Under the overpass, the Minneapolis Farmers Market blooms where it was planted.

Long rows of market stalls display the best of our short, sweet summer. Heirloom tomatoes, snap peas, berry pints, sweet corn. Gleaming jars of jam and honey; fragrant blocks of handmade soap; growlers of kombucha; squeaky-fresh cheese curds.

The air smells like herbs and fresh-cut flowers and ribs sizzling in the smoker. Those drivers overhead, speeding through Minneapolis without stopping or caring, don't know what they're missing.

"You can get anything here," said Bruce Smith, who has worked this market longer than just about anyone; and whose family has been feeding Minnesota since their wagon train stopped on the plot of land they would name Brooklyn Park.

Come to the Smith Farm stall for the fresh produce, the pickles, the salsa. But most of all, Smith says, come down to the farmers market "for the experience and the people."

It was National Farmers Market Week last week, as good a reason as any to celebrate the largest open-air farmers market in the upper Midwest. Every morning, vendors set up shop along East Lyndale Avenue North. The city owns the land. The farmers run the market.

They'll show up for us as long as we show up for them.

Ka Yang and her children arrived at 5 a.m. to arrange the morning's produce in rainbow rows in stalls 316 through 320.

"I try to color-coordinate," she said, pointing to the displays of bright red tomatoes, next to the green tomatillos, beside the purple potatoes, beside the red onions. The produce gets more colorful and more eye-catching, drawing shoppers inexorably to this week's crowning glory — baskets of tiny gherkin-sized cucumbers, just right for pickling.

The market lost business during the pandemic. Rumor had it that Minneapolis had turned into a scary, empty wasteland, devoid of tomatoes. And if it wasn't an empty wasteland, then parking was probably going to be a hassle.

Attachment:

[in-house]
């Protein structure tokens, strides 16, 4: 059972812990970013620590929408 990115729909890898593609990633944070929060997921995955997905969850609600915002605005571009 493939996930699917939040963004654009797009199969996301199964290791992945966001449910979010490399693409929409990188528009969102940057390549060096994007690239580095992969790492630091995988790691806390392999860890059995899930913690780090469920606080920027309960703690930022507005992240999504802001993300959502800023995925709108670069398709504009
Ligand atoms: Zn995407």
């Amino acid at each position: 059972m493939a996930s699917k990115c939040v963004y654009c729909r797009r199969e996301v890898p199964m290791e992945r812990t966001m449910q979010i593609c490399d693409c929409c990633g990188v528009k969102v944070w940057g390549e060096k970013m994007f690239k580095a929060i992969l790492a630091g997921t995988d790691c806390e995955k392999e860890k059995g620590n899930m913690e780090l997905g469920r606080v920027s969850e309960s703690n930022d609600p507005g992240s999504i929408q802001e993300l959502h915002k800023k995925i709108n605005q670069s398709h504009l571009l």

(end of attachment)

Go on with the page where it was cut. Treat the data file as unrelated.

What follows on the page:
"They're missing out on the fun activities here," Yang said. On weekends especially, the market, and the neighboring annex, are full of live music, one-of-a-kind-finds, cooking demonstrations and some of the best people-watching this side of the Minnesota State Fair.

Not only will the vendors introduce you to new ingredients — ground cherries, bitter melons, ramps — they'll help you figure out how to cook them.

Some families have been at this market for generations. Anthony Simmons and Ulysses Zackery have been here two weeks, filling the air with the aroma of grilling ribs from their new stall, "Now That's Food." Follow your nose to find them on Fridays at the market.

"My wife and I always come to the farmers market. We live in Minneapolis, we like to get the eggrolls and the corn and all that good stuff," said Simmons, turning the last few racks of ribs left of the 30 pounds he brought to the market last Friday. The smell was so inviting, they sold out to the breakfast crowd, long before lunch.

Weekdays and early mornings are a great time to visit the market. It's less crowded and parking is ample. But summer weekends — when it's crowded — might be the most fun.

"It's a good bonding experience," Simmons said. "You run into so many different people. You can experience everything from different cultures to different cultures of food."

Simmons sees farmers markets as a way to nourish the body and soul.

"Why not come and get something fresh and good and nutritious for your body?" he said.

On his first day at the market, he found himself short of ingredients. Fortunately, he didn't have to look far to find fresh herbs for the smoked spaghetti sauce he was making that day.

Bob and Bonnie Dehn of Dehn's Garden have been selling herbs and produce at the farmers market since 1979.

"We've been here since they invented dirt," he said with a laugh. "I have enjoyed it tremendously. I just really enjoy the camaraderie of the public. We have very dedicated, loyal followers for many years."

The Minnesota State Fair tends to thin the crowds at the farmers market, so if you've haven't visited in a while, now's your chance to see what you've been missing. The market has missed you.

The Minneapolis Farmers Market is open daily at 312 East Lyndale Ave N., from 6 a.m. to 1 p.m., through Oct. 31.